5. Interviews with Arkan's Tigers, including the singer Oliver Mandić. Arkan's address to the Ustaše on the same background appears at the end of the Vranjican's video "NARODNJACI VAšI IDOLI?", released the day before "Četnovizija". The report appears in several films of the studio Vreme, but in 2013 Vesna Klajić mentioned it with a link to her Četnovizija trailer.
6. Video footage of the headquarters of the Chetnik Movement for Kosovo and Metohija and of the "Zvuci sa kamena" ensemble, but with the audio performed by Knindža once again. There are only seven issues here, so Knindža is involved in more than half of them.
7. The only issue that survives in its entirety as the winner. At first glance, it seems that this compilation about Kosovo isn't based on any music video at all, just on the famous "Vidovdan" song, but in fact the original "video" is a 2006 slide show, but the only one scene taken from there was the credits and OTV managed to stuff all kinds of nonsense even into there. It's ironic that the quality of the original slideshow was much better than the "remake".
8. Outside of numbering, but right after 7th issue the trailer shows a man singing a well-known shout-out by Marko Popović. Then on December 5, 1991, a day before the blockade of Dubrovnik, a concert for the two hundred years of Mozart's death was announced on Radio Dubrovnik, so Serbian soldiers set up powerful speakers in Žarkovica, on the hill above Dubrovnik, and started playing patriotic and nationalistic folk songs at the highest possible volume. Some Montenegrin reservist also played the gusle live to make more fun so he was filmed by the reporters.

The "Četnovizija" history ended, but the song history needed a conclusion. So on July 31, 2008, the first session of the so-called trial of the arrested Radovan Karadzić took place. Three days later, on the Pavle Vranjican's YouTube channel, the song accompanied by a mockingly remade music video titled "Radovan Karadzic Haag bluz" (now renamed "Serbia strong orginal bay Radovan Karadzic") appeared for the first time. In the fake music video, Karadzić sits in a session, listens to the prosecutor and nervously drinks water, recalling his alleged atrocities: "prisoners of the Serbian concentration camps", like the disclosed Fikret Alic; some anti-Serbian film, subtitled "Serbian units deliberately attack civilian targets"... The few scenes that remain of the original clip were spoiled by crazy scaling (in some parts you can see the fields that go beyond the screen on the sides) and inserts. Also interesting is that in the third chorus, when Željko Grmuša sings, the color of the image abruptlychanges to green, and if you add the green part to the similar scene from the second chorus with frame-by-frame accuracy, the result sounds like a whole. Most possibly, Vranjican was going to shorten the song by one verse and changed the color for better contrast, but then decided to put the verse back. It is also worth noting that just before the music video there is shown the interview with Nikola Jorgić from the "Vukovi sa Vučijaka" film, its subtitles climb onto the music video so they give it the name "Bog je Srbin i on će nas čuvati".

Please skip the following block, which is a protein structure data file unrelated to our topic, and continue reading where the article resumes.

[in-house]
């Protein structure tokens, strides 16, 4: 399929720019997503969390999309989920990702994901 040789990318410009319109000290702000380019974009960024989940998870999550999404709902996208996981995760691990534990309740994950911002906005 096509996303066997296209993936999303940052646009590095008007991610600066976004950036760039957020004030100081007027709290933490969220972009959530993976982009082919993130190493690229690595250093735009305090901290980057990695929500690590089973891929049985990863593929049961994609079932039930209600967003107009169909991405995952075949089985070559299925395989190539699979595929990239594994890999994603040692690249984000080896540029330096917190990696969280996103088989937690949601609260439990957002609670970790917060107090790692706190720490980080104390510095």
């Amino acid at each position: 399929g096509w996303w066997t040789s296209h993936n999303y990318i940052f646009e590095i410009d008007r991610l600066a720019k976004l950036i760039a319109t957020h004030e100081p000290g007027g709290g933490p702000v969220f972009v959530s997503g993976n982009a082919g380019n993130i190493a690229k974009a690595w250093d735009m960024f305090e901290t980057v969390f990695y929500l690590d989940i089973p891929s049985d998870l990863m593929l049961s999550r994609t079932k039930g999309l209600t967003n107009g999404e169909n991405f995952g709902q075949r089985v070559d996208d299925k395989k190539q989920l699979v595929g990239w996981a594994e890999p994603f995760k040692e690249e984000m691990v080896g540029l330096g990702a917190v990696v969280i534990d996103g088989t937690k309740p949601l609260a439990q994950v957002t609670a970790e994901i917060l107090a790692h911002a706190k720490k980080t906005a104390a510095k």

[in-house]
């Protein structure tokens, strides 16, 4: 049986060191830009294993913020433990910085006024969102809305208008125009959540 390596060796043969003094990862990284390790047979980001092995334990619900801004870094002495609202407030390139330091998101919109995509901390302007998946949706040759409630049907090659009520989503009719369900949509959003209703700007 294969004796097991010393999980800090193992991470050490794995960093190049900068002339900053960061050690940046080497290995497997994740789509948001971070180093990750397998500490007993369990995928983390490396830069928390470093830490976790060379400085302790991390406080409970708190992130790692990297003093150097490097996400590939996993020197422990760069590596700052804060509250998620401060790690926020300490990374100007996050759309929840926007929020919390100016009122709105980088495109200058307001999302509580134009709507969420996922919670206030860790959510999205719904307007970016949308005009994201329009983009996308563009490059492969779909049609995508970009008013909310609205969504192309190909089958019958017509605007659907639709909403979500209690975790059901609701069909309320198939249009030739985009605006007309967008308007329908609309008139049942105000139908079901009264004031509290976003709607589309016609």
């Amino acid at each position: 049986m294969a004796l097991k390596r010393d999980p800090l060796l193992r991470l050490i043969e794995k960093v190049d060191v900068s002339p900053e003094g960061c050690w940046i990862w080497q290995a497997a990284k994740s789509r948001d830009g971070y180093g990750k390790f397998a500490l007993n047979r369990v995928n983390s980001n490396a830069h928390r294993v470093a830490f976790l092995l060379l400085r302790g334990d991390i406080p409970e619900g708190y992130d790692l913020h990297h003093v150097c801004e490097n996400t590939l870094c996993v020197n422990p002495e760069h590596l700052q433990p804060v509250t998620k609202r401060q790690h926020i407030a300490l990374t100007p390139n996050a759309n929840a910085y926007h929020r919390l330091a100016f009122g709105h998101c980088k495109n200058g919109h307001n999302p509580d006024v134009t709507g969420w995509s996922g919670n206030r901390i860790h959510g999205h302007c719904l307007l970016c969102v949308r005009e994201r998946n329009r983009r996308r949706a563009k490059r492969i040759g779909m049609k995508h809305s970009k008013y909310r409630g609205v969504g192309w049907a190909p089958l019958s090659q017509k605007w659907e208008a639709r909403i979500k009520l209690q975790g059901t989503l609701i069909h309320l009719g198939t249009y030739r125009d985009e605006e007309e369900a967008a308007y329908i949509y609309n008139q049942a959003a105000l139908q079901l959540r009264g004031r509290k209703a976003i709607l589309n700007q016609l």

We don't know anything about further use of the tape by the Croats. On November 22, 2012 the Četnovizija creators dedicated it a "Vesna Kljajić uživo" episode: with better image quality, unseen intro of the last issue and some short fragments they cut while uploading separate videos to their website (literally one frame in the very beginning of 2006 issue, transition between 13 and 14 parts of 2007 issue, longer interference at the end), but apparently no one returned to the tape itself. In 2014, the Domovinski rat On Line site closed down, resulting in the loss of much of its content. In 2018, "machine head" user put the parts of Četnovizija he had together and published a compilation of twenty clips (8/11 from first issue, 12/14 from second issue) with mismatched audio. In the same year, c0dydev found the torrent "Domovinski rat", compiled in 2006 by user Mike_Torello, and found the original files of all the clips of the first release. Then we collected intros of both releases and the two missing clips (thanks to channels LudaDokumenta, 164at44207, ARHIVISTA, svezzz), and also paid attention to the records of TV broadcasts of the second issue on "majstorcic" and "Hrvatske Domoljbne Pjesme 1991" channels and to the 2012 TV program. Well, and in the archives of the Croatian general and director Slobodan Praljak, who became famous for self-poisoning in court, we found a trailer for Vranjican's works. Neither the files of the third issue, nor the results of the first one, nor earlier versions of the introduction to the second one could be found. OTV (now Jabuka TV) doesn't have the archives, and inquiries to the Četnovizija creators just provoked their inadequate responses. In January 2019, Vranjican or his channel manager Krištić striked the most canonical version of the music video claiming it as "copyright infringement" but the strike was cancelled soon and the video lived for another couple of months, until the Kocayine's channel was completely removed for very different reasons...